Sharia Law is Islamic law. It is based on two principal sources, the Koran and the teaching of Mohammed.

    This, I think, should be entitled the “Hatred of Islam Act”. Or how about the “We Are Small Minded Isolationist Idiots Act”?

    The general problem with this is that it tries to keep Oklahoma from being part of the greater United States. I suspect that this is another one that the hacks in the Legislature knew would not be passed, since it is invalid on its face. Oklahoma is obliged under the United States Constitution to follow federal law, and that includes treaties. I am not a lawyer, but it seems I remember that it is routine in some cases for courts to cite case law from other countries (maritime law, IIRC, as one example).

    So, one improvement I could make here. The United States Constitution (which flows down to the Oklahoma Constitution) forbids making any law “respecting an establishment of religion”. So if this Question were modified to require courts from using ANY religious law, that would be an improvement, and would be legal at that level. That would also help to overturn all of the christian-based stuff that plagues us, including blue laws, keeping businesses a certain distance away from churches, and the like.

    But the Question is not Constitutional in the slightest, so I’m voting NO.



    This measure adds a new section of law to the State Constitution. It adds Section 37 to Article 2. It defines “health care system.” It prohibits making a person participate in a health care system. It prohibits making an employer participate in a health care system. It prohibits making a health care provider provide treatment in a health care system. It allows persons and employees to pay for treatment directly. It allows a health care provider to accept payment for treatment directly. It allows the purchase of health care insurance in private health care systems. It allows the sale of health insurance in private health care systems.

    This is an anti-Obama referendum that some of the Republicans in the Legislature put on the ballot to trash the health insurance reform initiative. I am pretty sure that this is un-Constitutional due to the supremacy of
    federal law over state law. As such, I am voting NO on this question. I suspect that the anti-Obama Republicans knew that this was the case, and that’s why they did not try to make it law through the Legislature.



    This measure amends the State Constitution. It amends Section 23 of Article 10. It increases the amount of surplus revenue which goes into a special fund. That fund is the Constitutional Reserve Fund. The amount would go from 10% to 15% of the funds certified as going to the General Revenue fund for the preceding fiscal year.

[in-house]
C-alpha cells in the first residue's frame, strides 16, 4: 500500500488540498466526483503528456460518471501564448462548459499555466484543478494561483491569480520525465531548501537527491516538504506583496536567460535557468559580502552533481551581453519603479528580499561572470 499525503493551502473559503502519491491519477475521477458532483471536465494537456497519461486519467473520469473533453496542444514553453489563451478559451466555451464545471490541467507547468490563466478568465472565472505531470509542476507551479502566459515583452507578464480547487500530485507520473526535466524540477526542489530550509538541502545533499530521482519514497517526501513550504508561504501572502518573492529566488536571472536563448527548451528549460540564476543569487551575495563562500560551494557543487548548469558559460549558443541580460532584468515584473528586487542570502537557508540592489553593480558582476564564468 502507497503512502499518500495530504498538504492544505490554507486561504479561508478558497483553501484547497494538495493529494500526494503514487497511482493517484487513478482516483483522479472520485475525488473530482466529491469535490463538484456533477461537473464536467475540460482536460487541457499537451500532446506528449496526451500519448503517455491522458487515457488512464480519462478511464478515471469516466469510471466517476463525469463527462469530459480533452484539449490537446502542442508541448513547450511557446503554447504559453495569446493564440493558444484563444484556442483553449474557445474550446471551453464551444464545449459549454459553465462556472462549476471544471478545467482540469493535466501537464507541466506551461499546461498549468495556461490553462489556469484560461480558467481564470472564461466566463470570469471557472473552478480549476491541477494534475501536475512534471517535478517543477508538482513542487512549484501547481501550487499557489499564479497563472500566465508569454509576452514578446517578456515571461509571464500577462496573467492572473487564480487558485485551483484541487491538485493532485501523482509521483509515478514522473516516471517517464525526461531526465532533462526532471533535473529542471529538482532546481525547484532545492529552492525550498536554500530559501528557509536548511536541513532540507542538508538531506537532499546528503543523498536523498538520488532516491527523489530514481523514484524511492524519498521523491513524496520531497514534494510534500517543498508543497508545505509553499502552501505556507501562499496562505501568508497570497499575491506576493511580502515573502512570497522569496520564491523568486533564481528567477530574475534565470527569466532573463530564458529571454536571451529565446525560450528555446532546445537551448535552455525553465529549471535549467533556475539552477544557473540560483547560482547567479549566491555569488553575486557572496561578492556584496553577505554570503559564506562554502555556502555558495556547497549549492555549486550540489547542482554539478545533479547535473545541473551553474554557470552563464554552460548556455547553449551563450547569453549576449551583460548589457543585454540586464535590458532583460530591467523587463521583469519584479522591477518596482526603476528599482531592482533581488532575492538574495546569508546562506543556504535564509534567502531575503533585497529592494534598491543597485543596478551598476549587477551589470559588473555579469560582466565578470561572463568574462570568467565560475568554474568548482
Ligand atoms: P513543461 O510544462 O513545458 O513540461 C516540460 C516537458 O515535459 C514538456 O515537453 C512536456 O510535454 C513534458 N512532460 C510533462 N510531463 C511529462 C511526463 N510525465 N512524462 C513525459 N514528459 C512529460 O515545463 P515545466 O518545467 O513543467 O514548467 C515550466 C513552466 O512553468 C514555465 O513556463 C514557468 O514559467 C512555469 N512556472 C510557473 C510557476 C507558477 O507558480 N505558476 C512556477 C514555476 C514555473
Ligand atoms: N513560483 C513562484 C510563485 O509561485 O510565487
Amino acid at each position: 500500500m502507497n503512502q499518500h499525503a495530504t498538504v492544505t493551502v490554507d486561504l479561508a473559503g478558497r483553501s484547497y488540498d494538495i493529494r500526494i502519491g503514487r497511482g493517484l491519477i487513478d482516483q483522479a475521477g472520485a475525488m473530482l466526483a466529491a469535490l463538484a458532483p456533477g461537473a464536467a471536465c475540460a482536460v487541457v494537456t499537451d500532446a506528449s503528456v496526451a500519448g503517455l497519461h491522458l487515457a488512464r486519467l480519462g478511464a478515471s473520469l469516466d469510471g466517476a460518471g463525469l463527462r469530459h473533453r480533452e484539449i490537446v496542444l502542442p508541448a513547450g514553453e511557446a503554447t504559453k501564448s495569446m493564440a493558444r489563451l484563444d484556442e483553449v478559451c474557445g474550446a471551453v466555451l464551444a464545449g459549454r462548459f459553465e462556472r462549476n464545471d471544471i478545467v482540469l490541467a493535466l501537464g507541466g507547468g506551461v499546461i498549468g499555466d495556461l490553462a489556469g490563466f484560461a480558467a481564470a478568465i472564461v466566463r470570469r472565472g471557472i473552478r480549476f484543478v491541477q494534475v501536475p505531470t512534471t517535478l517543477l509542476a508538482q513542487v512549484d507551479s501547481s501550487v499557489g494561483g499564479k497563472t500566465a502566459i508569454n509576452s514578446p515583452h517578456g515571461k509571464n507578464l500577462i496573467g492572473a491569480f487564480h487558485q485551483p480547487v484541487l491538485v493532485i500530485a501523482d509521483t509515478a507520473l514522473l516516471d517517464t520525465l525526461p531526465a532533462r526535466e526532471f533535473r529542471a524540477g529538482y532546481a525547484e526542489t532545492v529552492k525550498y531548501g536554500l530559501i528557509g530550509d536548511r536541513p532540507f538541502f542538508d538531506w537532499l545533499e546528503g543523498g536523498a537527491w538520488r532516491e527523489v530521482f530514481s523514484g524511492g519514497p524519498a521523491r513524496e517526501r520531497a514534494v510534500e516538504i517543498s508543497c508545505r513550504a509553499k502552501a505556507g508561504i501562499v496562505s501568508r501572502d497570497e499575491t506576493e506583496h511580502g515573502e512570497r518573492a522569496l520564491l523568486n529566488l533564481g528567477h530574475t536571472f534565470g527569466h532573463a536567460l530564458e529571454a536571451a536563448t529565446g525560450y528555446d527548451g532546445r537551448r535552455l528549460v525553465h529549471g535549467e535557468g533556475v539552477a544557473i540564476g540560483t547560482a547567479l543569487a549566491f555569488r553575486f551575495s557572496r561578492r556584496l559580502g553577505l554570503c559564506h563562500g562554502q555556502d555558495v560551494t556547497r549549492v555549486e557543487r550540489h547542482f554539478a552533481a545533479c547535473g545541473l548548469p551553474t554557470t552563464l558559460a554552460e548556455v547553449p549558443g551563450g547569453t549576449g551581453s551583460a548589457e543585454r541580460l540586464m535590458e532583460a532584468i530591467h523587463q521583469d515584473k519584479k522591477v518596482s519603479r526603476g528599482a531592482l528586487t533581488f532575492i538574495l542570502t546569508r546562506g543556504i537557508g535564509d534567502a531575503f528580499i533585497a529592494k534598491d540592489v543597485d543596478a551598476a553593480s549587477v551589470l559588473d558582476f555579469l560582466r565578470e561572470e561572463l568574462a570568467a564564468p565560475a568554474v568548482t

This is pretty straightforward, and I think we should all, including the Government, have some savings.

    I would only add to this by requiring that some part of the savings also go to purchasing Oklahoma Bonds back and reducing the state debt. Maybe next time.


    That is all of the questions for this election.

    Oklahoma Legislature Being Silly Again

    28 May 2010

    As a bit of background, the Oklahoma Lottery Commission has been airing some commercials over the past couple months talking about how the Oklahoma Lottery helps Oklahoma schools. I don’t have quotes, but the ads have kids asking “How much will $X [of lottery money] buy?” and other kids answering “42,000 buses”, “x school books”, and the like.

    So it was reported on several news broadcasts the the Oklahoma Legislature (controlled by Republicans who support rape by instrumentation of women seeking abortions), that Republican State Representative Leslie Osborn (you just knew she had to be a Republican) introduced a bill that would ban children from being in ads about the lottery.

    Ms. Osborn, quoted from the KFOR TV website:

    “We did a lot of digging and those were unsubstantiated claims. So what this bill did was say if the Lottery Commission wants to run those types of commercials it’s fine, but they can’t utilize any minors in the commercials because it does promote gambling.”

    So the limited-government crowd here is trying to get into other people’s business by making more government mandates. I don’t know what the “unsubstantiated claims” were, but I suspect that there is a real reason for this, and it’s something like Osborn and her Republican friends trying to force their version of “morality” (i.e. we don’t like gambling…) on everybody else (…so we don’t want anyone else to gamble).

    This is just silly. Ms. Osborn surely has better things to do than this pointless posturing.

    This Is One Reason I Don’t Like Some Republicans

    29 April 2010